Produced by Hüsker Dü's Bob Mould, it's unsurprising that Soul Asylum's debut record shares the same tendencies as the Hüskers to loud, fast punk rock. Compared to the more structured songs he would go on to write, Dave Pirner was jumpy with nervous energy, and the songs reflect this frantic need to communicate and make some noise. Fans of poststardom Soul Asylum might find this a bit too much to handle, but it remains expressive speed rock that will leave you breathless.
In The Patient Will See You Now, Eric Topol, one of the nation's top physicians, examines what he calls medicine's "Gutenberg moment." Much as the printing press liberated knowledge from the control of an elite class, new technology is poised to democratize medicine.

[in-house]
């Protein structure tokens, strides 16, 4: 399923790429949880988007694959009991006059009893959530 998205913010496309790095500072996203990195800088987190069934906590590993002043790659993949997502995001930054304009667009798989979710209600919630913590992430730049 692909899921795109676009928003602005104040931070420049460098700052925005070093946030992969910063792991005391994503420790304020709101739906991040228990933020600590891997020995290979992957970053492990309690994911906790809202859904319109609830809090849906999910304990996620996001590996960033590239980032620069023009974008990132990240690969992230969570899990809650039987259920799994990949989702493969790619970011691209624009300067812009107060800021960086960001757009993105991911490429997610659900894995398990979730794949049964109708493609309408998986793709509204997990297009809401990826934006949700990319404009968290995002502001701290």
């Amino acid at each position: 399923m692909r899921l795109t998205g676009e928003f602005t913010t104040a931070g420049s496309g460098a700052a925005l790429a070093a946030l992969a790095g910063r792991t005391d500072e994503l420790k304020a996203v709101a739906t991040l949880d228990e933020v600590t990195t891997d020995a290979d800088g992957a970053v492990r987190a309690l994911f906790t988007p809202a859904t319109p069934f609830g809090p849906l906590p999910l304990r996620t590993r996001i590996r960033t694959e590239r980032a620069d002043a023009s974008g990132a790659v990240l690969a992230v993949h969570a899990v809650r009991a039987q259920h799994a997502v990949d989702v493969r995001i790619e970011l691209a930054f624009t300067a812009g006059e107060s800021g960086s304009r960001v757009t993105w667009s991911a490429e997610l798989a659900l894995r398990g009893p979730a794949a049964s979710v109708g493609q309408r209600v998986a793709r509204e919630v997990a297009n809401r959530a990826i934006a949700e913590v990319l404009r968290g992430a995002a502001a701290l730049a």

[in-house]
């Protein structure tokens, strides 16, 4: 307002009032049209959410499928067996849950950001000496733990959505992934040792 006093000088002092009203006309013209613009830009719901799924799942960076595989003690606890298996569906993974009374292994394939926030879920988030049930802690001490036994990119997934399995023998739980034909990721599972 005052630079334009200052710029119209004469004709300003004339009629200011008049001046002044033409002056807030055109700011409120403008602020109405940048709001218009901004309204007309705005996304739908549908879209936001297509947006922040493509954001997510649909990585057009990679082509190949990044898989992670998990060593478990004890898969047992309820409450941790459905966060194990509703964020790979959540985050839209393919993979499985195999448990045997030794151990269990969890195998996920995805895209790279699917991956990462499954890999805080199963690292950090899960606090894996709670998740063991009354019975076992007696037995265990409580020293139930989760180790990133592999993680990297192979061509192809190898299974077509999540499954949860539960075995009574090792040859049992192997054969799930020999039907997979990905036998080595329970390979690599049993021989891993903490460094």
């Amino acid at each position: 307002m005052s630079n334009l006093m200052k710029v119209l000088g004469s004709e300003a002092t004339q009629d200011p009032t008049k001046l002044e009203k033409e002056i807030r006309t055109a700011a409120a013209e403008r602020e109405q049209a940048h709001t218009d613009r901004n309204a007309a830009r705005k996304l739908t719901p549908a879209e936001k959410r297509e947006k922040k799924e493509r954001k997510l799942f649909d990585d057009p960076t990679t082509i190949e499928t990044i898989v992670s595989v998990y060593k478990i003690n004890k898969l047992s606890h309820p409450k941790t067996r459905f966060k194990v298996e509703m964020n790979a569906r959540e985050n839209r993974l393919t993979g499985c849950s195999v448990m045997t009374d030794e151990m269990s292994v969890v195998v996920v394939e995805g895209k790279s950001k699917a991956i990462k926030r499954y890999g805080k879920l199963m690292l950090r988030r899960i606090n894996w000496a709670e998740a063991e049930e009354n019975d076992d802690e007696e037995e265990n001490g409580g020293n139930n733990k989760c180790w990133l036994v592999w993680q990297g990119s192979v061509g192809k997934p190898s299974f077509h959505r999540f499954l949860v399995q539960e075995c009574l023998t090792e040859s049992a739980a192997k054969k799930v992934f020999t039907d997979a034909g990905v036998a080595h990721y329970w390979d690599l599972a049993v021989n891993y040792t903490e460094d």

William DeVaughn, a native of Washington, D.C., beat the odds when "Be Thankful for What You Got," scaled the charts and sold a million copies. You see, DeVaughn paid for the session. All artists who signed with Omega Productions paid to record. The title track, with its cool, shuffling beat and Biblical-influenced lyrics, was the summer jam of 1974. "Diamond in the back, sunroof top, digging the scene with a gangster lean" was the buzz phrase.